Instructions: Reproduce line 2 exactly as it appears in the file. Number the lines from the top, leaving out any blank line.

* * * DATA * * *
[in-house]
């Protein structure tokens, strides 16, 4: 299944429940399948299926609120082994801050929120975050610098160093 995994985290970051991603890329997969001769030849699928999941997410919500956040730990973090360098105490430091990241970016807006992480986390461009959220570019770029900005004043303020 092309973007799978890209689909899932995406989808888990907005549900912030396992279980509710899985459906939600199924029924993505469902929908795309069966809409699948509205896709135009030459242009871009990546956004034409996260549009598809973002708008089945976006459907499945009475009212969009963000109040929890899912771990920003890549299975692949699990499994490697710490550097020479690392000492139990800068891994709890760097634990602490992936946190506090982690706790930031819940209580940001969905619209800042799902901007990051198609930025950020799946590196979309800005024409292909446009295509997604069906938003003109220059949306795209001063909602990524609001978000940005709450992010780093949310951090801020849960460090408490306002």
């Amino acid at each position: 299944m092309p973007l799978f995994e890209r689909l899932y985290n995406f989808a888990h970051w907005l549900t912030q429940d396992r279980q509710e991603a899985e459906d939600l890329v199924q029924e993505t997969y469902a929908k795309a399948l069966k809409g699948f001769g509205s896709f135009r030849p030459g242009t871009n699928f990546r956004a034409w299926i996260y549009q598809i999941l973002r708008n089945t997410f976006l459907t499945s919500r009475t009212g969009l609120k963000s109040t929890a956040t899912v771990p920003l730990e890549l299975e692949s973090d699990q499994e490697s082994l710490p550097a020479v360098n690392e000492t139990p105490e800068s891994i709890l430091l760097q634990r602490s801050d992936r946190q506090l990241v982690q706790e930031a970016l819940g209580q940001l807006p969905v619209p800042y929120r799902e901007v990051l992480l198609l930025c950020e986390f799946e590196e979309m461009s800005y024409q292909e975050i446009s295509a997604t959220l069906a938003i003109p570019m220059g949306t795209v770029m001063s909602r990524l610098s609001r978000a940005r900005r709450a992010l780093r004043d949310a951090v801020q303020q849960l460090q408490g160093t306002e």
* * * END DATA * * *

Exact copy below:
């Protein structure tokens, strides 16, 4: 299944429940399948299926609120082994801050929120975050610098160093 995994985290970051991603890329997969001769030849699928999941997410919500956040730990973090360098105490430091990241970016807006992480986390461009959220570019770029900005004043303020 092309973007799978890209689909899932995406989808888990907005549900912030396992279980509710899985459906939600199924029924993505469902929908795309069966809409699948509205896709135009030459242009871009990546956004034409996260549009598809973002708008089945976006459907499945009475009212969009963000109040929890899912771990920003890549299975692949699990499994490697710490550097020479690392000492139990800068891994709890760097634990602490992936946190506090982690706790930031819940209580940001969905619209800042799902901007990051198609930025950020799946590196979309800005024409292909446009295509997604069906938003003109220059949306795209001063909602990524609001978000940005709450992010780093949310951090801020849960460090408490306002």